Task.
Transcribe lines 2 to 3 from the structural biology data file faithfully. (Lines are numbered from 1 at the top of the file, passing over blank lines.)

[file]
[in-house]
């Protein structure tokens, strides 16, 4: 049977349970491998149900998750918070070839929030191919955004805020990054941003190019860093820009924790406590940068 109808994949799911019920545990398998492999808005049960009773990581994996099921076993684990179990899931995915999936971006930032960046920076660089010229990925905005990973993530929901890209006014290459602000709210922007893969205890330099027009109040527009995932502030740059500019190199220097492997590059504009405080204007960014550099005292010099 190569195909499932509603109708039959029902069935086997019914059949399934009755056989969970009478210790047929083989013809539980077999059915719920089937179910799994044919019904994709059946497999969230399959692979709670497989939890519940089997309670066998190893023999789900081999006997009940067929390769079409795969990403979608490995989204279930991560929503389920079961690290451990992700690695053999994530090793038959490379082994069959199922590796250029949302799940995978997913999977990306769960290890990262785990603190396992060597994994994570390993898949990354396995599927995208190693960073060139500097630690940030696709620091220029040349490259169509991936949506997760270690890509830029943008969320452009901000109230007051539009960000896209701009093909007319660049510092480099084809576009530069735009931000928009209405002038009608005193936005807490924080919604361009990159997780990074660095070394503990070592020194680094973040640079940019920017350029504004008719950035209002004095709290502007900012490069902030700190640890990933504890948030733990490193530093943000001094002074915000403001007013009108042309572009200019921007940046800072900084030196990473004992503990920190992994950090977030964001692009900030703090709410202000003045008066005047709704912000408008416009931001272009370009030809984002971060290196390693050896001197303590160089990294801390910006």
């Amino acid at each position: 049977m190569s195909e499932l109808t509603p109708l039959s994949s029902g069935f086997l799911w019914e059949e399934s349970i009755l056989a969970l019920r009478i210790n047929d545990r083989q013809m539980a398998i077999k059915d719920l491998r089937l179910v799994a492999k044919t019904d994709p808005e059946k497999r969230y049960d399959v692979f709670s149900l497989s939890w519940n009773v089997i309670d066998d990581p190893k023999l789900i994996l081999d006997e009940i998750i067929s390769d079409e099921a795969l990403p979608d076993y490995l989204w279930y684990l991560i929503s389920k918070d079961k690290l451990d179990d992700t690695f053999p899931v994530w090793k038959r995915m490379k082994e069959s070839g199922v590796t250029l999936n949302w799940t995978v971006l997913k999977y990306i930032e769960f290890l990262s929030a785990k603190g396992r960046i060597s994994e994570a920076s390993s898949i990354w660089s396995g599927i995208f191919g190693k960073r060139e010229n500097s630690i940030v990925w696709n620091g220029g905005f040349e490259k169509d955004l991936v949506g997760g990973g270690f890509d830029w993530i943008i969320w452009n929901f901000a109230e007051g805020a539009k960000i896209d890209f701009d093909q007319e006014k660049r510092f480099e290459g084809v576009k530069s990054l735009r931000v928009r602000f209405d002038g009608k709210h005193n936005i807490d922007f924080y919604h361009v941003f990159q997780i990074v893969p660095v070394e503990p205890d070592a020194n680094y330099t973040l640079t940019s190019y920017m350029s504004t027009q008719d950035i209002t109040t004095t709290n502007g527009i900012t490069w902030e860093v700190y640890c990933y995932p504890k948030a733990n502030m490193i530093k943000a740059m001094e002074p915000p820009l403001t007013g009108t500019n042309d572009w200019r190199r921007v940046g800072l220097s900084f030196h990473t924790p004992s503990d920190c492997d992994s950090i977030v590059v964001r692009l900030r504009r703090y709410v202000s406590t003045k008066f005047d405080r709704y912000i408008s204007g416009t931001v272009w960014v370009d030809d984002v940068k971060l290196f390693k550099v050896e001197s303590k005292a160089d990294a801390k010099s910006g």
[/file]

């Protein structure tokens, strides 16, 4: 049977349970491998149900998750918070070839929030191919955004805020990054941003190019860093820009924790406590940068 109808994949799911019920545990398998492999808005049960009773990581994996099921076993684990179990899931995915999936971006930032960046920076660089010229990925905005990973993530929901890209006014290459602000709210922007893969205890330099027009109040527009995932502030740059500019190199220097492997590059504009405080204007960014550099005292010099 190569195909499932509603109708039959029902069935086997019914059949399934009755056989969970009478210790047929083989013809539980077999059915719920089937179910799994044919019904994709059946497999969230399959692979709670497989939890519940089997309670066998190893023999789900081999006997009940067929390769079409795969990403979608490995989204279930991560929503389920079961690290451990992700690695053999994530090793038959490379082994069959199922590796250029949302799940995978997913999977990306769960290890990262785990603190396992060597994994994570390993898949990354396995599927995208190693960073060139500097630690940030696709620091220029040349490259169509991936949506997760270690890509830029943008969320452009901000109230007051539009960000896209701009093909007319660049510092480099084809576009530069735009931000928009209405002038009608005193936005807490924080919604361009990159997780990074660095070394503990070592020194680094973040640079940019920017350029504004008719950035209002004095709290502007900012490069902030700190640890990933504890948030733990490193530093943000001094002074915000403001007013009108042309572009200019921007940046800072900084030196990473004992503990920190992994950090977030964001692009900030703090709410202000003045008066005047709704912000408008416009931001272009370009030809984002971060290196390693050896001197303590160089990294801390910006």
């Amino acid at each position: 049977m190569s195909e499932l109808t509603p109708l039959s994949s029902g069935f086997l799911w019914e059949e399934s349970i009755l056989a969970l019920r009478i210790n047929d545990r083989q013809m539980a398998i077999k059915d719920l491998r089937l179910v799994a492999k044919t019904d994709p808005e059946k497999r969230y049960d399959v692979f709670s149900l497989s939890w519940n009773v089997i309670d066998d990581p190893k023999l789900i994996l081999d006997e009940i998750i067929s390769d079409e099921a795969l990403p979608d076993y490995l989204w279930y684990l991560i929503s389920k918070d079961k690290l451990d179990d992700t690695f053999p899931v994530w090793k038959r995915m490379k082994e069959s070839g199922v590796t250029l999936n949302w799940t995978v971006l997913k999977y990306i930032e769960f290890l990262s929030a785990k603190g396992r960046i060597s994994e994570a920076s390993s898949i990354w660089s396995g599927i995208f191919g190693k960073r060139e010229n500097s630690i940030v990925w696709n620091g220029g905005f040349e490259k169509d955004l991936v949506g997760g990973g270690f890509d830029w993530i943008i969320w452009n929901f901000a109230e007051g805020a539009k960000i896209d890209f701009d093909q007319e006014k660049r510092f480099e290459g084809v576009k530069s990054l735009r931000v928009r602000f209405d002038g009608k709210h005193n936005i807490d922007f924080y919604h361009v941003f990159q997780i990074v893969p660095v070394e503990p205890d070592a020194n680094y330099t973040l640079t940019s190019y920017m350029s504004t027009q008719d950035i209002t109040t004095t709290n502007g527009i900012t490069w902030e860093v700190y640890c990933y995932p504890k948030a733990n502030m490193i530093k943000a740059m001094e002074p915000p820009l403001t007013g009108t500019n042309d572009w200019r190199r921007v940046g800072l220097s900084f030196h990473t924790p004992s503990d920190c492997d992994s950090i977030v590059v964001r692009l900030r504009r703090y709410v202000s406590t003045k008066f005047d405080r709704y912000i408008s204007g416009t931001v272009w960014v370009d030809d984002v940068k971060l290196f390693k550099v050896e001197s303590k005292a160089d990294a801390k010099s910006g």